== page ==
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The RPM limit of the motor through the speedo is something that has been mentioned before. The problem is that you can control the top speed but you will not be able to control how fast you can get to top speed. This would still give advantage to better batteries as lower IR will reach top speed quicker. Also better discharge curves would still allow better batteries to maintain higher RPM longer thus being faster at the end of a run.

EA
You don't want to control that part, punch, since that is what teaches throttle control, and so the battery IR will still not play a major role, nor will the voltage, at least until you get way down towards the low end, which is hard to do without killing your battery. The max RPM would be something that a battery at even 7.0 volts would attain, so higher would not matter, and below would be at a point where your battery is dead anyway.


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Plus its trivial for an EE type to offset the output of a basic hall sensor..
I know, as I know how to do that. That would be cheating, would be obvious as that car would go down the straight faster than any other car, and you would be DQ'd for doing it. For club racing it would just have to be the honor system, but for big events a simple RPM check, a box you set your car into, has rollers that the wheels contact, pull full on the throttle, max RPM shows at set limit, lights on most ESC's blink a certain way to tell if at max trigger, so trying to set the EPA low for tech won't work as a cheat, you pass RPM test, you pass tech, go racing. Tech would be easy, no tear downs, no battery voltage checks, just drop in the box before your run, done. I would think that making a devise to tech that way would not be that expensive, maybe $200. give or take, so it could be available at the club level as well.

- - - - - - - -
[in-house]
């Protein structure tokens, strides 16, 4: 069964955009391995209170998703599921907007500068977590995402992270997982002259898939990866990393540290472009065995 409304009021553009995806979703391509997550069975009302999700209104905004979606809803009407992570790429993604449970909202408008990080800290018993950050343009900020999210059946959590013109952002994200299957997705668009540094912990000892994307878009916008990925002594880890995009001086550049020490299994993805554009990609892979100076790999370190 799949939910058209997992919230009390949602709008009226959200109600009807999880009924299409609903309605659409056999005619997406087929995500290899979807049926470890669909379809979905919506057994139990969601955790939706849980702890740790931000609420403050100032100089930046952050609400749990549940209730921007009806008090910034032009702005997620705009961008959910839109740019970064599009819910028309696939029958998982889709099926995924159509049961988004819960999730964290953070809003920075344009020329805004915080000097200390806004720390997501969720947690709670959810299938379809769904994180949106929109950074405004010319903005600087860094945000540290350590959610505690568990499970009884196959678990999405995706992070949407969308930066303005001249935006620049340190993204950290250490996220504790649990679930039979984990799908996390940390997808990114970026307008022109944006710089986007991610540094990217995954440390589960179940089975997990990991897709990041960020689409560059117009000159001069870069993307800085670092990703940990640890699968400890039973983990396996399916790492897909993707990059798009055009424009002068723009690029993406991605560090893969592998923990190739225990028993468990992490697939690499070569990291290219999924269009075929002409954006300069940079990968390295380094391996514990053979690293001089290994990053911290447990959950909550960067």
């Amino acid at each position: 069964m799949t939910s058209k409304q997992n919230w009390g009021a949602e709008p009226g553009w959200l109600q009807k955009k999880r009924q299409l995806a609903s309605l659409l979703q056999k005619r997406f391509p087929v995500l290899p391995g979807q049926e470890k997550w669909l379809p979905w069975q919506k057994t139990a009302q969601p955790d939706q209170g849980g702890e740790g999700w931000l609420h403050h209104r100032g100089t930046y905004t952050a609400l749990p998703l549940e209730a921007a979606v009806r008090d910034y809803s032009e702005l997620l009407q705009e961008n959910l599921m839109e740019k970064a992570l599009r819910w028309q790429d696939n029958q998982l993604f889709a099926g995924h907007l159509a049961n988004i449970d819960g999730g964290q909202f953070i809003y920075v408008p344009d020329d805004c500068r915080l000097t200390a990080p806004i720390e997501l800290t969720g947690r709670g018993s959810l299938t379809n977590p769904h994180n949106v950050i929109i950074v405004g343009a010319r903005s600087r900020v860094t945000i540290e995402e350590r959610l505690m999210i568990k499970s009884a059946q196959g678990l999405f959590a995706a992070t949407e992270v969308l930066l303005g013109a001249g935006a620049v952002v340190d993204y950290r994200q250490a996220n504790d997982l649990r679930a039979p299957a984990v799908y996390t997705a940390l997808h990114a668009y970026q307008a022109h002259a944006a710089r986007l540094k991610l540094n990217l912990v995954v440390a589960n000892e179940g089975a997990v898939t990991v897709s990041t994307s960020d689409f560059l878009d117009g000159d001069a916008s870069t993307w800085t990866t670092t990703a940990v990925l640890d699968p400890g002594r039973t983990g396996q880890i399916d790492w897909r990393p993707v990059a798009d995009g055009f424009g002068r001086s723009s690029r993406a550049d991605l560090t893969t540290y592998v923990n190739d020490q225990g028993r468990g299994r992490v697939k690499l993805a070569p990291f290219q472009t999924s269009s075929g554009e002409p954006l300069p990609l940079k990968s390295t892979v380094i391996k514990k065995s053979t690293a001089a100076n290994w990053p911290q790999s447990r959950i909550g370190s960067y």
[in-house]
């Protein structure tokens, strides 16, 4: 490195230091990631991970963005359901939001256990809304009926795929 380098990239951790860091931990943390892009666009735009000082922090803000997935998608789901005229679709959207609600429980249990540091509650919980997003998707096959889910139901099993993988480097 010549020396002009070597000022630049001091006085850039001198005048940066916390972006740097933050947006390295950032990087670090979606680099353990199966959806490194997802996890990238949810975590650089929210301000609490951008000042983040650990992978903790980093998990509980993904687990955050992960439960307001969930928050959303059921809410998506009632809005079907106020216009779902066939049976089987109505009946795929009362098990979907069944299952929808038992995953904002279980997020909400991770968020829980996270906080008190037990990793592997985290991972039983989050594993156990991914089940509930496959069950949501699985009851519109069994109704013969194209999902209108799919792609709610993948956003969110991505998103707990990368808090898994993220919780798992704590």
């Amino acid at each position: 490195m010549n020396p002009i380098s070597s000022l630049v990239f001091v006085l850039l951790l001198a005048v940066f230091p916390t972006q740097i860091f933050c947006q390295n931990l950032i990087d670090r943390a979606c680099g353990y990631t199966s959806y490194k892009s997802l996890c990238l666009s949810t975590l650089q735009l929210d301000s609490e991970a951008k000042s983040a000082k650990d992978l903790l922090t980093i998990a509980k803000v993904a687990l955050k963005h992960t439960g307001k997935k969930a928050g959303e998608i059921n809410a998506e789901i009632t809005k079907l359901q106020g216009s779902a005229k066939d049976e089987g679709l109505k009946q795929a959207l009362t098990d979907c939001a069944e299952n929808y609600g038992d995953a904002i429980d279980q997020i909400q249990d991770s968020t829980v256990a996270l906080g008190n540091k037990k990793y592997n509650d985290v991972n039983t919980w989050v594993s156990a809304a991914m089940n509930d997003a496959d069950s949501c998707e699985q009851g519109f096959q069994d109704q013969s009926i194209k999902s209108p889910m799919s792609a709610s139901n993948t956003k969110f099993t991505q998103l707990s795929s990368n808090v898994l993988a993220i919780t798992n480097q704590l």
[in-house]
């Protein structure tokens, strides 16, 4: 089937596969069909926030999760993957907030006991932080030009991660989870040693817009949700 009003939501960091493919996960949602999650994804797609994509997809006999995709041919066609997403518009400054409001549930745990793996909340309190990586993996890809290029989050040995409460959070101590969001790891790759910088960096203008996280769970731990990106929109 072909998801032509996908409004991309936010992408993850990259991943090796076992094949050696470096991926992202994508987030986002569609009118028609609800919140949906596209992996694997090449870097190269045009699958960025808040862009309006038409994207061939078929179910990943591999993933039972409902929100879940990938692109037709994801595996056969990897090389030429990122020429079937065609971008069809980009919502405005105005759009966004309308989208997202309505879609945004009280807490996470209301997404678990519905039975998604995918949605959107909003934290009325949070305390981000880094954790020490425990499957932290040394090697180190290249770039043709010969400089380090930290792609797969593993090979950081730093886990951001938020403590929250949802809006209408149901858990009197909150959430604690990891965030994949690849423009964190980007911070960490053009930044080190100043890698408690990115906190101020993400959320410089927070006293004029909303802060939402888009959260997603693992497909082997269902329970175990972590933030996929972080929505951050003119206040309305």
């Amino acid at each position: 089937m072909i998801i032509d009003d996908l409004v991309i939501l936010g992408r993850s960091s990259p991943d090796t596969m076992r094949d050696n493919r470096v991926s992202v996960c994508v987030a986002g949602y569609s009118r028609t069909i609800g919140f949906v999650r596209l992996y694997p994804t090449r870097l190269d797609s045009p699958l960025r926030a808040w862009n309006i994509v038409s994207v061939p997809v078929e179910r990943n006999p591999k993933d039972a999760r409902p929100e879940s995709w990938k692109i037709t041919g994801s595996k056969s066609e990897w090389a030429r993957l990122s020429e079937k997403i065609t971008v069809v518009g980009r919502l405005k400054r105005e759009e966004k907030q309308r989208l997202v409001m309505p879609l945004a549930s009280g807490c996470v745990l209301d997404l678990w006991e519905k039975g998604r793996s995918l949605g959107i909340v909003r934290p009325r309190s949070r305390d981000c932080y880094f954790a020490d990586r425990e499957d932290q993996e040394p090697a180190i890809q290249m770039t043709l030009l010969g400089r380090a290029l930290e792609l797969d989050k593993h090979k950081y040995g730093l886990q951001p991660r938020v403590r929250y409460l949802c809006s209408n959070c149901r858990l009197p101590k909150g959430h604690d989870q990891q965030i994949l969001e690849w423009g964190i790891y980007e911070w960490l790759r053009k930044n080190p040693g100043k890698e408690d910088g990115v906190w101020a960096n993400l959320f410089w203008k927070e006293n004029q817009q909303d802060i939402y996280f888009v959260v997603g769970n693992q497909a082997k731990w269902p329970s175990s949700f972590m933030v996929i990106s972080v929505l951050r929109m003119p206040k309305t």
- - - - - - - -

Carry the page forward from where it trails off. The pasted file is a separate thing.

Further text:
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Old 04-17-2012, 10:24 AM   #131
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The issue with deciding to specify a fixed motor timing (or tighter rotor rules) is that you render almost every motor on the market obsolete overnight. Manufacturers wouldn't like it and most racer's wouldn't like it either.
Sure, the manufacturers will like it. Every racer will have to buy a new motor.

I know it's wishful thinking, but it would be nice to see a standard sensor board design across vendors, so if one goes bad you could pull one from any other motor and put it in. Since the sensor connector and general can size is standard, why not make the sensor board itself standard. Nothing I hate more than having to scrap a motor because the sensor board got damaged, and a replacement isn't available.
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Old 04-17-2012, 10:28 AM   #132
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You don't want to control that part, punch, since that is what teaches throttle control, and so the battery IR will still not play a major role, nor will the voltage, at least until you get way down towards the low end, which is hard to do without killing your battery. The max RPM would be something that a battery at even 7.0 volts would attain, so higher would not matter, and below would be at a point where your battery is dead anyway.



Your missing the point. A better battery with higher votlage and especially lower IR will be faster EVEN if you limit the RPM. If car A reaches 30mph in 1 second and car B reaches it in 2 seconds then car A is going to travel a further distance for example. You dont need throttle control when your racing stock class. Its wide open anyway and full punch. No rolling the throttle like in modified.

RPM limit would put more focus on battery in my opinion than not having an RPM limit would.


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Old 04-17-2012, 10:31 AM   #133
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The issue with deciding to specify a fixed motor timing (or tighter rotor rules) is that you render almost every motor on the market obsolete overnight. Manufacturers wouldn't like it and most racer's wouldn't like it either.